The Coast Guard and Maritime Transportation Subcommittee, chaired by U.S. Rep. Frank LoBiondo (R-NJ), held a hearing this morning to focus on options to improve current Coast Guard operations and implement efficiencies in Coast Guard programs.
Chairman LoBiondo held this morning's hearing in preparation for reauthorization legislation for Coast Guard appropriations, which expires on September 30, 2011.
"The crux of any good legislation is a strong foundation," said Chairman LoBiondo. "Our Subcommittee has held nine hearings over the first seven months of this Congress and we have identified several issues that need to be addressed. Today is an opportunity to revisit our most important priorities and ensure that we are well informed before we begin to legislate. As you all know, I am especially interested in issues including servicemember parity, challenges and delays in the Coast Guard's acquisition program, and ways to make it more effective. I also want to ensure we are spending taxpayers' dollars efficiently.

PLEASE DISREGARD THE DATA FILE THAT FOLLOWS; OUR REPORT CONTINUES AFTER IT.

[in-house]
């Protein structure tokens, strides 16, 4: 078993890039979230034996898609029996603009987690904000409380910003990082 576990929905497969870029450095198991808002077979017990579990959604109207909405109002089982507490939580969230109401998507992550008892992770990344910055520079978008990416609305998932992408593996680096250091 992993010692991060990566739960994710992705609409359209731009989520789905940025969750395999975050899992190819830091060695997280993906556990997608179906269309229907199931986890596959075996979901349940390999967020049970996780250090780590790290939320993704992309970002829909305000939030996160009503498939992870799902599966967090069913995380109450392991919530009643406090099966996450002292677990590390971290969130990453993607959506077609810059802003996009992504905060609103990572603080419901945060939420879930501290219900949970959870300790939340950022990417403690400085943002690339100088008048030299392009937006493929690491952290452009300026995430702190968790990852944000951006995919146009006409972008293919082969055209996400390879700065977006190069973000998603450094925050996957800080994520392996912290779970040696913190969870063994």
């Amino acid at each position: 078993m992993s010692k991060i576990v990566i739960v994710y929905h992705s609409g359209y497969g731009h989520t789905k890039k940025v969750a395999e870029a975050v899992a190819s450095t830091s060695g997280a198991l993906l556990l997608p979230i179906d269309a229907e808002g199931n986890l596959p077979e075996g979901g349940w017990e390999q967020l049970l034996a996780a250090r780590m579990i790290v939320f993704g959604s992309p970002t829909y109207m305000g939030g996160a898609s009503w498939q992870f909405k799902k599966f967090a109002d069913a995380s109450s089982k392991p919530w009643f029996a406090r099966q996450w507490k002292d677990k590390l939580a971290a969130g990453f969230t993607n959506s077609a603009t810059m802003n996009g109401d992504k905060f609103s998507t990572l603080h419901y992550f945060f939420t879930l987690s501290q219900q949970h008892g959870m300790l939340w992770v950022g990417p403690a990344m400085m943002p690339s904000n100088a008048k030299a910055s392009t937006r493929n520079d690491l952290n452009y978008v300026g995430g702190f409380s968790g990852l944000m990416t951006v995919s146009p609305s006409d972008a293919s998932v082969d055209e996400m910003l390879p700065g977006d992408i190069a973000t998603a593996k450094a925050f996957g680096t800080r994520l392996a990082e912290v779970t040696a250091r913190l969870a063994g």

"Specifically, as I have raised before, I am very concerned that we have spent over $3 billion to build National Security Cutters over the last decade when the GAO recently found that they provide little additional capability over the 40 year old vessels they are replacing," LoBiondo continued. "I am also concerned the taxpayer is going to have to spend tens of millions more each year to support a new headquarters building for the Coast Guard. It appears this is being done just to satisfy the Secretary's desire to consolidate DHS agencies at the old mental hospital in Anacostia. Now we understand these costs may rise further as the appropriators have decided not to provide funding to move any additional agencies. "These issues, among others, will be addressed in the next authorization."
The panel also focused on the Marine Debris Research, Prevention, and Reduction Act (Public Law 109-449), which requires the Coast Guard to conduct outreach programs to boaters to increase awareness of problems associated with marine debris.